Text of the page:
Ice Cube: “There Would Be No Eminem Without N.W.A.”
For the first time in 25 years, all living members of N.W.A. will be performing live, together. As part of the BET Experience taking place this weekend, the seminal Rap group will take the stage to perform some of their classic material and whether or not Heads are in attendance, it is a sure bet that all eyes and ears will be on the reunion. The group performed sans DJ Yella at the Up In Smoke Tour in 2000, making the upcoming reunion including Yella truly historic. The timing is part of what seems to be the Summer of Straight Outta Compton, as the historic performance will be followed by the release of an N.W.A. biopic on August 14.
While the whole ordeal isn’t without its hiccups (MC Ren voiced some frustrations about the film), the magnitude of the events is not lost on anyone, especially Ice Cube. The founding (and then departing) member and blockbuster movie star has enjoyed what is surely the most divergent career trajectory of the group, becoming an actor in family-friendly movies that seem antithetical to the crazy motherfucker who boasted of being “a young nigga on the warpath.” But despite his mainstream appeal, he has managed to retain the edge and strength he unloaded onto the unsuspecting masses in the late ’80s. And, as he shares in a new interview with Noisey, “You don’t have to be squeaky clean to be bigger than the squeaky clean guys.”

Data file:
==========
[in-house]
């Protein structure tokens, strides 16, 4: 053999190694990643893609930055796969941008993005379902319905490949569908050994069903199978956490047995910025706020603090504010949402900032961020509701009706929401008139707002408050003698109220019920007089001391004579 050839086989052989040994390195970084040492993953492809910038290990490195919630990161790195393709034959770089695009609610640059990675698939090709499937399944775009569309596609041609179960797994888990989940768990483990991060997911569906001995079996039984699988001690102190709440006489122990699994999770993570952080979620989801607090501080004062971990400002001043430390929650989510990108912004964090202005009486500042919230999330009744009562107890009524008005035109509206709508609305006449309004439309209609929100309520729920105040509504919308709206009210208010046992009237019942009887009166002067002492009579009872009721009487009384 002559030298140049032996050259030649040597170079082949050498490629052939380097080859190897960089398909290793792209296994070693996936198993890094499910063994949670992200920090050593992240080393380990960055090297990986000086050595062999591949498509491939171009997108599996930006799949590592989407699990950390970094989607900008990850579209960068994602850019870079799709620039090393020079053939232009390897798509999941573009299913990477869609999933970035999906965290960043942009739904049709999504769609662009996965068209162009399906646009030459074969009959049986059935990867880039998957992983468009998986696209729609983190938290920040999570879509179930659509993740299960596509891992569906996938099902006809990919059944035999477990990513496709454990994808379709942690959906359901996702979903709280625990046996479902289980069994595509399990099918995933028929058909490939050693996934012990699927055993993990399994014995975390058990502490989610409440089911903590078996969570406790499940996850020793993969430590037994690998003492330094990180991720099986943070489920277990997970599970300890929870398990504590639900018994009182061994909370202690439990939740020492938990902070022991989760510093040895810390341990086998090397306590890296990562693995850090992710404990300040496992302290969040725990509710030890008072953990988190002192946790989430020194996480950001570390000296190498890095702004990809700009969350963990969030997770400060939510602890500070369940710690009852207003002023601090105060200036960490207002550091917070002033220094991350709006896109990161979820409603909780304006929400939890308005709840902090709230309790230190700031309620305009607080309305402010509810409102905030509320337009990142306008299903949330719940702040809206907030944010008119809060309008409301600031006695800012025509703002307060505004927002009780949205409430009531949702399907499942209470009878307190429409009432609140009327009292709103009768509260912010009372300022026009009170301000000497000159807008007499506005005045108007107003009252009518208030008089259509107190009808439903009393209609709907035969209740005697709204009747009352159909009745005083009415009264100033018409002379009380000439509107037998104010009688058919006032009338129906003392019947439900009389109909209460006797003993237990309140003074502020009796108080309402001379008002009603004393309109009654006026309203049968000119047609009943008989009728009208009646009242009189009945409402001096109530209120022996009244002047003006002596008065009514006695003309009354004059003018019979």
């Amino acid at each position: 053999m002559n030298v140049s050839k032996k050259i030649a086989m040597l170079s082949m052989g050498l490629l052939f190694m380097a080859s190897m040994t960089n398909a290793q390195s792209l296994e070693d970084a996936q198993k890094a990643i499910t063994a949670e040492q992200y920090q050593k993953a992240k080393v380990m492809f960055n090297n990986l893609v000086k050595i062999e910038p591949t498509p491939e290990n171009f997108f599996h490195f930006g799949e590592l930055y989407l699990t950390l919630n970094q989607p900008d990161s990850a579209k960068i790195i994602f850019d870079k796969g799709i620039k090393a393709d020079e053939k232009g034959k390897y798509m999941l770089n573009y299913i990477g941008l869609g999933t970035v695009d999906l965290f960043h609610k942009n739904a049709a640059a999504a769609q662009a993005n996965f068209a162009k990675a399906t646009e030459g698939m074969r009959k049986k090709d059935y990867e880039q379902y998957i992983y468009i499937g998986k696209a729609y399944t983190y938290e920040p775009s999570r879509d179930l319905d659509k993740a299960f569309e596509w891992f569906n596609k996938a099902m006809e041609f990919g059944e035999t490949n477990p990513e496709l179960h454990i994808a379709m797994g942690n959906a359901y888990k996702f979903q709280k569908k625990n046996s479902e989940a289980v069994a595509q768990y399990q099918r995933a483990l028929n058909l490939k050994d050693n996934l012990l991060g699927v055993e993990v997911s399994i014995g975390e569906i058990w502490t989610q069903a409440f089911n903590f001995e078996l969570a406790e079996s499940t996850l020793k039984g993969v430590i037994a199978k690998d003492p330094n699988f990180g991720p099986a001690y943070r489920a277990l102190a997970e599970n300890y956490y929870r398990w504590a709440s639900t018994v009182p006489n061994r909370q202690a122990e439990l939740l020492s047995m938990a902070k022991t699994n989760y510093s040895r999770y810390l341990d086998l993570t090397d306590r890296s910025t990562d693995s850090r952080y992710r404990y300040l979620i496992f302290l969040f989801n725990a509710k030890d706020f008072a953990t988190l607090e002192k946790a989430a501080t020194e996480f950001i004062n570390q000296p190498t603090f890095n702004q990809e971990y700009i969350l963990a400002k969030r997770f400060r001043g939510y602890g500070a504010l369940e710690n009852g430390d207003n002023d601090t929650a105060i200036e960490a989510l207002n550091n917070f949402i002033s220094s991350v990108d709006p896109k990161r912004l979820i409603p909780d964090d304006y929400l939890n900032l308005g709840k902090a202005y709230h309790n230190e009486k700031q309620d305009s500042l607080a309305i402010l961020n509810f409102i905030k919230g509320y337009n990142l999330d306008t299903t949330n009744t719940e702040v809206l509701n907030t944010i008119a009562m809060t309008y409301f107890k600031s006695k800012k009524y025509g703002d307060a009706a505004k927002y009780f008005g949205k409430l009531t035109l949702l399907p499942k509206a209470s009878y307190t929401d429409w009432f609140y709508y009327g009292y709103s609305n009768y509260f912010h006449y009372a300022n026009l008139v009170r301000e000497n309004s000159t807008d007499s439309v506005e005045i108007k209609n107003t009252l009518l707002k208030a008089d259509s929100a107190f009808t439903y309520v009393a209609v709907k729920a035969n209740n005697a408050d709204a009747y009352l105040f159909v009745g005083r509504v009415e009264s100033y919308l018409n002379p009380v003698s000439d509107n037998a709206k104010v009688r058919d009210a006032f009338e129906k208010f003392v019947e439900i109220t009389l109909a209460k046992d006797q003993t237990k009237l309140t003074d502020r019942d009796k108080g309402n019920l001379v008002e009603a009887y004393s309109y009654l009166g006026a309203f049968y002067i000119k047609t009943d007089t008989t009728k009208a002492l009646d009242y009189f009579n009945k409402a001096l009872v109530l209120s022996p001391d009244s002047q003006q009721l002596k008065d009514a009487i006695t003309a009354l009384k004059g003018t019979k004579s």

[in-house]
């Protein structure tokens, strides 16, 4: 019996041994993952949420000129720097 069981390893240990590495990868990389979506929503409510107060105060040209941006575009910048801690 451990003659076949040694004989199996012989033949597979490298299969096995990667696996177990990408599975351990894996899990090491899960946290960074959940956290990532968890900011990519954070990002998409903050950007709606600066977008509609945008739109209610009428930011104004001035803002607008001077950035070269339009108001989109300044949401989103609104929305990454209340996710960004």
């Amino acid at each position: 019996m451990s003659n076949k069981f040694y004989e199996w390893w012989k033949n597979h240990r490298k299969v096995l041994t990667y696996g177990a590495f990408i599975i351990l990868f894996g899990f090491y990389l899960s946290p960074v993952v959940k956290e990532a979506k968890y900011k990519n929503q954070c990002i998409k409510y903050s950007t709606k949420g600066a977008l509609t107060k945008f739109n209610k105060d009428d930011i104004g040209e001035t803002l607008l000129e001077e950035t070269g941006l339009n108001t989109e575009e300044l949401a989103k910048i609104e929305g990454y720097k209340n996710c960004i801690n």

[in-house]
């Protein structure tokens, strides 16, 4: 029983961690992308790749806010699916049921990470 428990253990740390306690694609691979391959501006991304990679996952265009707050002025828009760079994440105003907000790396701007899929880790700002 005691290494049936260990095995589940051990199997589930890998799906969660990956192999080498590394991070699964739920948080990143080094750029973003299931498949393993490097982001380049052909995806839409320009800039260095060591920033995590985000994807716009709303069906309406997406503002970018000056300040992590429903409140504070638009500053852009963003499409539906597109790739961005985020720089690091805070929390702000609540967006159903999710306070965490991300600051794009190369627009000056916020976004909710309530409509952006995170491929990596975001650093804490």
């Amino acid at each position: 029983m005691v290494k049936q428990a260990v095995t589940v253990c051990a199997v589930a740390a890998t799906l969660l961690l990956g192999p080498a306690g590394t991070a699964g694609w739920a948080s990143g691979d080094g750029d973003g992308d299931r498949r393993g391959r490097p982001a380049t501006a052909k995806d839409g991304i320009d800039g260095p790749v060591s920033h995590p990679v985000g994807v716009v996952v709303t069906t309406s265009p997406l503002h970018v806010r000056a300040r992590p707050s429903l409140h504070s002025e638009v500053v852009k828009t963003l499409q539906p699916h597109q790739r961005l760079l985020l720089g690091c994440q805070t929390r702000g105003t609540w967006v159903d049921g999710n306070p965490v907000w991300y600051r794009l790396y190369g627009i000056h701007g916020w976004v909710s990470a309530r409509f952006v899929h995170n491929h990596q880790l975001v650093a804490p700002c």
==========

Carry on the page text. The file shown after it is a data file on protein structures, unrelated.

Centering around the forthcoming reunion and silver-screen adaptation, the interview by Eric Sundermann uncovers Cube’s feelings, apprehensions, and excitement on topics like N.W.A.’s cultural significance, police brutality, and the legacy he and Arabian Prince, DJ Yella, Dr. Dre, Eazy-E, and MC Ren left behind. “Without N.W.A., there’s no Eminem. Without N.W.A., there’s no shows like ‘South Park’,” he argues. When asked if he feels like the culture which birthed N.W.A. is still resonant 25 years later, he responds “to the guy who’s getting beat up by the cops, he doesn’t think nothin’ has changed. But to the guy who don’t get beat up by the cops, he might think everything’s changed. It’s all in perspective. ”
Just last month, Cube’s AmeriKKKa’s Most Wanted turned 25, a milestone that had Heads wondering how far, if at all society has progressed. Now, as 2015 offers up more milestones for Hip-Hop, the opportunity for introspection about that progress (or lack thereof) will be brought to the forefront as we celebrate the contributions of N.W.A. Head to Noisey for the full conversation with Cube.